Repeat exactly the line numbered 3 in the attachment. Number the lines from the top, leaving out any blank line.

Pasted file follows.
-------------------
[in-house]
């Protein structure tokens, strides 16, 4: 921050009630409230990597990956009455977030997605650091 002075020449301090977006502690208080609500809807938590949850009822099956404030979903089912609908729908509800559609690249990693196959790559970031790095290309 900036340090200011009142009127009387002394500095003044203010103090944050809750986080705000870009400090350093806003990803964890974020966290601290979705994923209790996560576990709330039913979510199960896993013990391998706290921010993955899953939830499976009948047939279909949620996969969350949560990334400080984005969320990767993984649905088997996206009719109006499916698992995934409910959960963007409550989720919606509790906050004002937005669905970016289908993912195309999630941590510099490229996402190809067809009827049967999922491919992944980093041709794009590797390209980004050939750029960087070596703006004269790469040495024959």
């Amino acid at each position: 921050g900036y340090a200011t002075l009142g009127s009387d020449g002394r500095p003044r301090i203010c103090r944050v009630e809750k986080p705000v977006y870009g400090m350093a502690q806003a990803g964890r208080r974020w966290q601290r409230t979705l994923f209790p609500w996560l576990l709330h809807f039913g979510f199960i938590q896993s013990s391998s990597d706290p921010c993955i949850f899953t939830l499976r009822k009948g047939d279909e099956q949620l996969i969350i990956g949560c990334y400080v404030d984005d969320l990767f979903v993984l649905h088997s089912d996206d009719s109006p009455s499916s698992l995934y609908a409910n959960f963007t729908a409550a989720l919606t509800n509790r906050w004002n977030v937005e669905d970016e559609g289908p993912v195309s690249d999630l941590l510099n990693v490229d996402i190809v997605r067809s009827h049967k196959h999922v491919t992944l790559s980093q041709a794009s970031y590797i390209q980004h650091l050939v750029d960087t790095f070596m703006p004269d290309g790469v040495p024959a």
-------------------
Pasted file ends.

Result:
């Amino acid at each position: 921050g900036y340090a200011t002075l009142g009127s009387d020449g002394r500095p003044r301090i203010c103090r944050v009630e809750k986080p705000v977006y870009g400090m350093a502690q806003a990803g964890r208080r974020w966290q601290r409230t979705l994923f209790p609500w996560l576990l709330h809807f039913g979510f199960i938590q896993s013990s391998s990597d706290p921010c993955i949850f899953t939830l499976r009822k009948g047939d279909e099956q949620l996969i969350i990956g949560c990334y400080v404030d984005d969320l990767f979903v993984l649905h088997s089912d996206d009719s109006p009455s499916s698992l995934y609908a409910n959960f963007t729908a409550a989720l919606t509800n509790r906050w004002n977030v937005e669905d970016e559609g289908p993912v195309s690249d999630l941590l510099n990693v490229d996402i190809v997605r067809s009827h049967k196959h999922v491919t992944l790559s980093q041709a794009s970031y590797i390209q980004h650091l050939v750029d960087t790095f070596m703006p004269d290309g790469v040495p024959a």